Every child is unique. God has created each one of us in a unique way and hence, we have our own unique purpose of life and our own unique way of contributing to the society. As education gets more and more commercialized, the sanctity of this profession seems to have taken a back seat. Where Gurus were given the highest order in the society, today money, success and materialistic gains have taken over where values, morals and respect once thrived. All our educational efforts are guided in making our children money minting machines, irrespective of ethics and morals that they sometimes leave behind on their way to the top. Personal gains have overtaken collective gains and each one is killing and fighting for their own selfish causes.
How come we have come so far away from our ethics, without even realizing that we are nurturing a generation which might be very smart at technology, but will fail to contribute to the society, and might end up destroying the beautiful way of community life that brings collective welfare and happiness.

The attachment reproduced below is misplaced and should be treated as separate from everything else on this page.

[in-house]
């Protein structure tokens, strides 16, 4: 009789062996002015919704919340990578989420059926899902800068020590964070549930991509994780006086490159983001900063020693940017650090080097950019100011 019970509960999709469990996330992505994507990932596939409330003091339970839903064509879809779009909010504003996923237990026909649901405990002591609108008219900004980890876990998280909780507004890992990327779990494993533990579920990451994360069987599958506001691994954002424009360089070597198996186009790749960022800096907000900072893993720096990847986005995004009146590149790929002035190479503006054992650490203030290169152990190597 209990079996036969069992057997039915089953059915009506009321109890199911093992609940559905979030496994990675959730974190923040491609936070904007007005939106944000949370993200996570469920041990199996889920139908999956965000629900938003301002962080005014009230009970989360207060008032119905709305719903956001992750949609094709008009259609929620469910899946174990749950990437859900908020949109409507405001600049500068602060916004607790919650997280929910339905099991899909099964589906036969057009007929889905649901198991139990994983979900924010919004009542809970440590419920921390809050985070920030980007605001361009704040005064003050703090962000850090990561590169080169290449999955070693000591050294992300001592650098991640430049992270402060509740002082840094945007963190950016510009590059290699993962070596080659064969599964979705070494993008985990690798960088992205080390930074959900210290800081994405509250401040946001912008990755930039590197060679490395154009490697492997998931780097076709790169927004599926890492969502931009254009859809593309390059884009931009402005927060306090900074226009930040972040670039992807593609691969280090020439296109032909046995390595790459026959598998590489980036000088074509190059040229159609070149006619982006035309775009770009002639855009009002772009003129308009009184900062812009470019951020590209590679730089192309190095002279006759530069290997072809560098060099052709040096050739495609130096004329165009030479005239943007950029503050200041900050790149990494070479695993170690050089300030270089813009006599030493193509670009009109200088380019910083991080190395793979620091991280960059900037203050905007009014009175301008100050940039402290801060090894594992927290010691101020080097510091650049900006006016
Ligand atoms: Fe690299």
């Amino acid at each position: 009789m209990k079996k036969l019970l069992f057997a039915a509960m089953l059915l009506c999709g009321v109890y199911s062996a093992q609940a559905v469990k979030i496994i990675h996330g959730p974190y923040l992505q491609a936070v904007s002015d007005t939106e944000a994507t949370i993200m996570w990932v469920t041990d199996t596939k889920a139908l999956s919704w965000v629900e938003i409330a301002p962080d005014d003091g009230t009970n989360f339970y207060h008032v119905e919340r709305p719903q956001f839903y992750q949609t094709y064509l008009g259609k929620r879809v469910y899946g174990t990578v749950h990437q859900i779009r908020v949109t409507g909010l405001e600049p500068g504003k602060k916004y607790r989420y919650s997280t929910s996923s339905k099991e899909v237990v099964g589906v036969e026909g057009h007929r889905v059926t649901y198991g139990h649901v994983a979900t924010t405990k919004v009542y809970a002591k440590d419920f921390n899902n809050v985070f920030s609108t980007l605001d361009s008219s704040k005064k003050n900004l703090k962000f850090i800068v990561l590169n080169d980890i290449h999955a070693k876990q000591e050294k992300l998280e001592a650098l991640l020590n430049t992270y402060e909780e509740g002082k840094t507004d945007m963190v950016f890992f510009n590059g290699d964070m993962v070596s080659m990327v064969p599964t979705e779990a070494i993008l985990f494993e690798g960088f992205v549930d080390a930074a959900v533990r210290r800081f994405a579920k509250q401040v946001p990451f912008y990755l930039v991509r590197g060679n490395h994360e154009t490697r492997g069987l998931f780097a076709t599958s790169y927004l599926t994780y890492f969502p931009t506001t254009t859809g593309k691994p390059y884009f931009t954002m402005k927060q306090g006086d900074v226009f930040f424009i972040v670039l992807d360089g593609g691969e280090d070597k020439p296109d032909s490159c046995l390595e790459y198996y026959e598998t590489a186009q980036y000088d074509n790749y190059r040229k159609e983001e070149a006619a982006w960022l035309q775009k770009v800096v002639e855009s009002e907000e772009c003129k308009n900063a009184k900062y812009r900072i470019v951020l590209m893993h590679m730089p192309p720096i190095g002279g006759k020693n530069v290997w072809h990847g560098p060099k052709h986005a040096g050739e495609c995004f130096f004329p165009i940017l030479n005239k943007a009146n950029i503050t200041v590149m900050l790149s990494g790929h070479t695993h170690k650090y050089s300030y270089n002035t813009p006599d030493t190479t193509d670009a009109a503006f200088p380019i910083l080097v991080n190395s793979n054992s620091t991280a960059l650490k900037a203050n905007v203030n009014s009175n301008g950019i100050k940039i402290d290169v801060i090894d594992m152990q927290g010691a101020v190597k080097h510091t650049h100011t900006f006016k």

During Mahabharata, everybody was picking sides. The world was divided in the fight for Dharma. Either the Kauravas, or the Pandavas – everyone was rendering their support to the ones they felt was right, only to support the cause of the path of righteousness. In all this, there was one person- Kind Udupi, who refused to take sides and yet wanted to contribute to the cause. He thought, irrespective of which side anyone took, they would need food to fight the war. Therefore, Udupi decided, that he would support both sides by providing them food for their soldiers and contribute his share to the war.
Every day, Udupi would arrange food for all, irrespective of which side they fought at and the food would never fall short. One day, someone asked Udupi how he estimated the amount of food that would be required each day, since a lot of soldiers died on both sides, each day of the war. Udupi answered that he keeps a bowl of peanuts in Krishna’s room each night and then count the number of peanuts that the Lord ate each day, which gave him an idea of how many men would die in the war the next day. If Krishna ate 5 peanuts, 5000 men died the next day. This was how he was estimating the amount of food required and how his food never fell short.
Without picking sides, without judging who was right or wrong and only on his faith in God and humanity did Udupi succeed in contributing his share and serving the cause of religion and righteousness. Therefore, I say, it is time that we teach our children that irrespective of the good, bad and grey, they should contribute to the society. They must be taught to have an inclusive, adaptive and accepting approach in life and be open to giving back to society.